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Lenses and Mirrors Science Unit

beam a group of closely related rays. May also be used to mean one ray.
concave Hollowed or curved inward. The surface of a concave mirror or lens curves inward like the depression in a bowl.
converge to come together at a point.
convex bulging or curved outward. The surface of a convex mirror or lens bulges out like the outer surface of a ball.
cornea the transparent, rounded, outer surface of the eye that helps to focus light onto the retina.
diverge to spread apart.
farsighted able to see objects better from a distance than from close up.
focus to make an image clear. To cause rays to converge to a point, or to cause a lens or mirror to project an image.
hypothesis a preliminary explanation used as the basis for an experiment.
image the reproduction of an object formed by a lens or mirror.
iris the colored ring around the pupil that expands and contracts to control the amount of light entering the eye.
law of reflection a principle that states that a light ray is reflected by a flat mirror at the same angle at which it strikes the mirror.
lens a specially shaped piece of refractive material designed to change the way objects on one side of it look by changing the paths of light rays that pass through the material.
lens (in the eye) the transparent, convex body in the eye behind cornea and iris that helps to focus light onto the retina.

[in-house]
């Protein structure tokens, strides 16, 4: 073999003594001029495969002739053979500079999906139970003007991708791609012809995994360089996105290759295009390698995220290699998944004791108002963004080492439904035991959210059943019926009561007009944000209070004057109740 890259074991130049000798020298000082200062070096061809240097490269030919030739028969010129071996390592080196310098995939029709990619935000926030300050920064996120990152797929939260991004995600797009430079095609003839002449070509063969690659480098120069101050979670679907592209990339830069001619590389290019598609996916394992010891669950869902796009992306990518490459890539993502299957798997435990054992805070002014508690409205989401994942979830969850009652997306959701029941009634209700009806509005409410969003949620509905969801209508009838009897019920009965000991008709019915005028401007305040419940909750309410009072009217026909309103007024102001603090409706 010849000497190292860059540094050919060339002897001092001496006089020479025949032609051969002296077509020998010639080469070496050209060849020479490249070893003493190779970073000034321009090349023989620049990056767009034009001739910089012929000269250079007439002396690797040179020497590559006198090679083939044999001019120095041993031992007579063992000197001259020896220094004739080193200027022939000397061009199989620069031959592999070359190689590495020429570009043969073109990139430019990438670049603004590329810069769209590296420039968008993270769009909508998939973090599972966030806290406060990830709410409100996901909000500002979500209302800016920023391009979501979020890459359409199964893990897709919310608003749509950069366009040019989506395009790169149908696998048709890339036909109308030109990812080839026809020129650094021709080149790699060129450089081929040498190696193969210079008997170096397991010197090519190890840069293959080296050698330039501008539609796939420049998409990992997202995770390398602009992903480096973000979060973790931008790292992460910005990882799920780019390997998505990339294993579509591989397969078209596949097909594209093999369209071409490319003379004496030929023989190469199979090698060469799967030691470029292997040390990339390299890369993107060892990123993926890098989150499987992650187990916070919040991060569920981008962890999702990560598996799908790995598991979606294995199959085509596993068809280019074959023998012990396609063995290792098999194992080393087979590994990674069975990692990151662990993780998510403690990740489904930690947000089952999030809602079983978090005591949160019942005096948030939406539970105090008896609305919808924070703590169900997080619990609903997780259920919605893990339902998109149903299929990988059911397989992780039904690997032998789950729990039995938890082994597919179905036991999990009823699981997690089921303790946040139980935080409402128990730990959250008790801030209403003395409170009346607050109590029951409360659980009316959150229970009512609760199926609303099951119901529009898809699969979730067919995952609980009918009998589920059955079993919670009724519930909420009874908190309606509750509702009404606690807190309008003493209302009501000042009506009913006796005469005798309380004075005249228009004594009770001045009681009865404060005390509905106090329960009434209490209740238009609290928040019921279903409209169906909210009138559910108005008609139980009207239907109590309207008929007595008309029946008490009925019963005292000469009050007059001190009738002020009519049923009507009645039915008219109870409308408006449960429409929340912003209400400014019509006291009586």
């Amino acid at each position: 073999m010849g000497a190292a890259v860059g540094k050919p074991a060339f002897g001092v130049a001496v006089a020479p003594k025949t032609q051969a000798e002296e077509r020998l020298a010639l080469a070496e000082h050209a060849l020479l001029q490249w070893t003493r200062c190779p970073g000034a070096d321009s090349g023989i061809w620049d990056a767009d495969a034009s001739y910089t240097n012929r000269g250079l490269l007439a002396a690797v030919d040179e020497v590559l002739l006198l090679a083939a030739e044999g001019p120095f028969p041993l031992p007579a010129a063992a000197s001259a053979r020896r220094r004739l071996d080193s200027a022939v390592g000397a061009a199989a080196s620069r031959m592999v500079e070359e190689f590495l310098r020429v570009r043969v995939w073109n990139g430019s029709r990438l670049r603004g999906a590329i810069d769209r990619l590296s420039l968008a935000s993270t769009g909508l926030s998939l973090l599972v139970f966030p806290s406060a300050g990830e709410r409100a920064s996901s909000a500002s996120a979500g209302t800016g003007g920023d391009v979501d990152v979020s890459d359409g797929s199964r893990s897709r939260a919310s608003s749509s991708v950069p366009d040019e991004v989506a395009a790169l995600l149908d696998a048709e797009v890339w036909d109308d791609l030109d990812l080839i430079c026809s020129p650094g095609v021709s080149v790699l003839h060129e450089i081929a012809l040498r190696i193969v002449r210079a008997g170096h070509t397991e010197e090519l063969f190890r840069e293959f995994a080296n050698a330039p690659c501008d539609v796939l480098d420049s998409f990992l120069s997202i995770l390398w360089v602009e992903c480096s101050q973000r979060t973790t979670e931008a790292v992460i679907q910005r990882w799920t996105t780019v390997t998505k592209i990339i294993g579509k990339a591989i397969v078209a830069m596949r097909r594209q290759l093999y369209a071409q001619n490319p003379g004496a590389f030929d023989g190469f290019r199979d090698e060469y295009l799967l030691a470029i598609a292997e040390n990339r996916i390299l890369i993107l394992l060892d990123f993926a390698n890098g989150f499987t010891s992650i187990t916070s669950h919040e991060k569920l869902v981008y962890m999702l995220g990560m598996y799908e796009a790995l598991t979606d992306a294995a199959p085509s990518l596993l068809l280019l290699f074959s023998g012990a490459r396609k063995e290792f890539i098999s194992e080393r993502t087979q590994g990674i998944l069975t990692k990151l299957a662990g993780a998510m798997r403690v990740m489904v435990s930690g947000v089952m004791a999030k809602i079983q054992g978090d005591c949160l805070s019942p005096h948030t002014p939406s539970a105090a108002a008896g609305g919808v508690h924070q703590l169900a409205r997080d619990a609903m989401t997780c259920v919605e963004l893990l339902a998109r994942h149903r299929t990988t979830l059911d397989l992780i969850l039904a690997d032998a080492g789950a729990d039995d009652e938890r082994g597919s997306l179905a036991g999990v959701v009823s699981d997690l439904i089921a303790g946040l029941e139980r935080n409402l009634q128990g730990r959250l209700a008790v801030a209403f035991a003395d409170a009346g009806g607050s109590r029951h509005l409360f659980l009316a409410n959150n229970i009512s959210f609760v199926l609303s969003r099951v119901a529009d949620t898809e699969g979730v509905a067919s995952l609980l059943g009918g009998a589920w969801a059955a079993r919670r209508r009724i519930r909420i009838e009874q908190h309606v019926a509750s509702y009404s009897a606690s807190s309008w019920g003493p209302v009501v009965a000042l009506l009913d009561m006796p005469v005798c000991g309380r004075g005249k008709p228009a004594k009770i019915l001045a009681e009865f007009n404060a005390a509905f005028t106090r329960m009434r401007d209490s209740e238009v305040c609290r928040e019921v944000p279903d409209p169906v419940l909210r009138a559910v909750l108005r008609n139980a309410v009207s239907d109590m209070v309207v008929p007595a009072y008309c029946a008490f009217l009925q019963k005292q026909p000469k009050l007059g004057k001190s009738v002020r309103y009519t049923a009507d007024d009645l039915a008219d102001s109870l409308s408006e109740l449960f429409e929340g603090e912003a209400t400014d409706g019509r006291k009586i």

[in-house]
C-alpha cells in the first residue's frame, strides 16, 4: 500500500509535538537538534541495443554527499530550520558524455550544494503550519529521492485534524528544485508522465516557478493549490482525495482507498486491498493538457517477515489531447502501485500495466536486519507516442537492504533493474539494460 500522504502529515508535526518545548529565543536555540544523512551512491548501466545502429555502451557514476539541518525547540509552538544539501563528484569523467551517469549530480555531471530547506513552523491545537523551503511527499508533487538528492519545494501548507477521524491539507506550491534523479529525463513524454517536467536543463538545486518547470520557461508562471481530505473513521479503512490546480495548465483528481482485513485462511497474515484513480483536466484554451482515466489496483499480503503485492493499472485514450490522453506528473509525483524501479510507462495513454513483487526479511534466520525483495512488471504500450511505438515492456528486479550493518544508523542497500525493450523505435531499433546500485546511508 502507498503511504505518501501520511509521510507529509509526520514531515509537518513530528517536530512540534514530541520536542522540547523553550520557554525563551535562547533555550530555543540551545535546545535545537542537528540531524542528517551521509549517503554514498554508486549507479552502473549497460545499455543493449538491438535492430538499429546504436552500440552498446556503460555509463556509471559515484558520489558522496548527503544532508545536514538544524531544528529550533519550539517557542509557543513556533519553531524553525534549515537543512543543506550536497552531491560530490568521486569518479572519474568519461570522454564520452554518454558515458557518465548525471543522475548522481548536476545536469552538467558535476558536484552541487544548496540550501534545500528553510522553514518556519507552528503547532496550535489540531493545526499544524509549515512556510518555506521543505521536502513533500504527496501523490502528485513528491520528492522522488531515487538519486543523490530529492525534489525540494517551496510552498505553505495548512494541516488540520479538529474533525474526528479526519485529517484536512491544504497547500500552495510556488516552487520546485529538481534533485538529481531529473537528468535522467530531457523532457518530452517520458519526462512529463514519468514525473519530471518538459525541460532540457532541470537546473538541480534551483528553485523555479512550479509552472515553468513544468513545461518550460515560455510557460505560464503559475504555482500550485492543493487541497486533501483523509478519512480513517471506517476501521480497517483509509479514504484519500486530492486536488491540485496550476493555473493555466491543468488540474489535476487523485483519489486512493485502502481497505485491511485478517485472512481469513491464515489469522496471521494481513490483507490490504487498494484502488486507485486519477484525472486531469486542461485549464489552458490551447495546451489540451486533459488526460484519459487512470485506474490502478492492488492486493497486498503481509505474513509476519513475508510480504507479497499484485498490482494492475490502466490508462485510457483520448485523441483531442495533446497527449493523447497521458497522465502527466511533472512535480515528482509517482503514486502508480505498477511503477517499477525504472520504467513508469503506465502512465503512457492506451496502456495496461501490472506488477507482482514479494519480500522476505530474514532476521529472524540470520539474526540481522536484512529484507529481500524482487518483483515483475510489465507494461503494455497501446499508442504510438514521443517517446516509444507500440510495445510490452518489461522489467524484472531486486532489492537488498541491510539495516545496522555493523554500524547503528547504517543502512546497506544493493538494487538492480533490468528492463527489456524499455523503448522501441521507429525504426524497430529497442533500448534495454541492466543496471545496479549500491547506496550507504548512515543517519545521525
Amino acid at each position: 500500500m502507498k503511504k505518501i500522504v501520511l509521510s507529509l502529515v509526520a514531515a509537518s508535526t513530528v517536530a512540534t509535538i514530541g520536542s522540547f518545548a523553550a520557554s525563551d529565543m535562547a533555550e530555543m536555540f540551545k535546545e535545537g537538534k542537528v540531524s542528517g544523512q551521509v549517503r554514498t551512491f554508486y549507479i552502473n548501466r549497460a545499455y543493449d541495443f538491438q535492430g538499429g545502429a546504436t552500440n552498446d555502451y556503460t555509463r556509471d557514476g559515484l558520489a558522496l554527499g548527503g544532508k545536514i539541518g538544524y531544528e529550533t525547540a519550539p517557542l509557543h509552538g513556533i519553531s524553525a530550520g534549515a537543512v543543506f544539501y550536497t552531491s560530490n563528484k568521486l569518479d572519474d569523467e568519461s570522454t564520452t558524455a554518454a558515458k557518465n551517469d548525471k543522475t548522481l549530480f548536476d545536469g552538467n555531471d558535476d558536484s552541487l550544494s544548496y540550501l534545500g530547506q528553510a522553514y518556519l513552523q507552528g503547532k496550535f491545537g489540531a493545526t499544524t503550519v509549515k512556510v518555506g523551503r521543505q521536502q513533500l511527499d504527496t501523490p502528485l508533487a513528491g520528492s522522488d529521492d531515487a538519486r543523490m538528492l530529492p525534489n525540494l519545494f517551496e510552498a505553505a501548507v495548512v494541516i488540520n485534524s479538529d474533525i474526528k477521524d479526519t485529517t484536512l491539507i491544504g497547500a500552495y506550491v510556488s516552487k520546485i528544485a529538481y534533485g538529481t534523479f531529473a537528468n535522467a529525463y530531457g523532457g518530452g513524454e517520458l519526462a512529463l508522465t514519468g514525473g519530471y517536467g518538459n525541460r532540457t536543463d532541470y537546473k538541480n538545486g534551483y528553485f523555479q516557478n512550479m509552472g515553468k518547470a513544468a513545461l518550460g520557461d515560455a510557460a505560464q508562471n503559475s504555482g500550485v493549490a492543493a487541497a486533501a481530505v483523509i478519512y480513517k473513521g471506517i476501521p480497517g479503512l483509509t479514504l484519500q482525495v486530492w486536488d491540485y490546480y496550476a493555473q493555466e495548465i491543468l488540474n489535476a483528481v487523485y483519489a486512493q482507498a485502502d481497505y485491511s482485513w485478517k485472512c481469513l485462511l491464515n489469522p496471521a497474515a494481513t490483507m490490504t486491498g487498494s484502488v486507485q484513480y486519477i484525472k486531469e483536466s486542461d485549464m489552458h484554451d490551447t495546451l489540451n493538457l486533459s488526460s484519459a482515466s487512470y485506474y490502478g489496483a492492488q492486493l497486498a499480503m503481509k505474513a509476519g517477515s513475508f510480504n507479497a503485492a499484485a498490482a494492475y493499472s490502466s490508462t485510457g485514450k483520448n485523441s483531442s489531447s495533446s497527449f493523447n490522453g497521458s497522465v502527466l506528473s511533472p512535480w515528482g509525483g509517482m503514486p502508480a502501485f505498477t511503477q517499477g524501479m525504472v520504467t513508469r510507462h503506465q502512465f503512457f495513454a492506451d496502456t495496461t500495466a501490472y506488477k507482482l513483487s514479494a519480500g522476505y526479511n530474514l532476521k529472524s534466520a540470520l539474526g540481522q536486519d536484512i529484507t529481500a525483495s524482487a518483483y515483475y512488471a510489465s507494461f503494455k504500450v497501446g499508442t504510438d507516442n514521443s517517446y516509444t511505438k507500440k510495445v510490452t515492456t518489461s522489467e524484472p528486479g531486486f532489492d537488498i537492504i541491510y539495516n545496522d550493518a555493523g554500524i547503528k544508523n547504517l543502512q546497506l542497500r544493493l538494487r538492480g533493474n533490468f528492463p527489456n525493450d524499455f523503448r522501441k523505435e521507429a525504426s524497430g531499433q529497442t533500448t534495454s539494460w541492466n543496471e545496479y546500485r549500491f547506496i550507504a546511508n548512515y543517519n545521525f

nearsighted able to focus on objects that are close up, but unable to see distant objects clearly.
optic disc the "blind spot" in the eye where the optic nerve connects to the retina.
optic nerve the thick cord of nerves that carries visual information from the eye to the brain, where it is interpreted.
pupil the opening in the eye through which light enters.
ray an imaginary straight line that represents the path light takes as it travels.
real image an image formed when light rays converge, so that it looks as if there were another objet at the place where the rays meet. Real images can be formed by only convex lenses and concave mirrors.
reflect to bounce off of a surface; to form an image of an object, as in a mirror.
refraction the bending or redirection of light rays at the point at which they travel from one substance into another
retina the inner layer of the eye, or "screen," onto which images are projected; is sensitive to light and passes information about the image through the optic nerve to the brain.
sclera the outer coating of the eye, commonly known as the "whites" of the eye.
Snellen eye chart a chart consisting of different sized rows of letter and used for testing eyesight.
variable any measurable or observable quantity that can change.
virtual image an image that results from a lens or mirror changing the paths of light rays so that they appear to come from somewhere beyond the lens or from within the mirror. Virtual images can be formed by all lenses and mirrors.
Created by: ctalley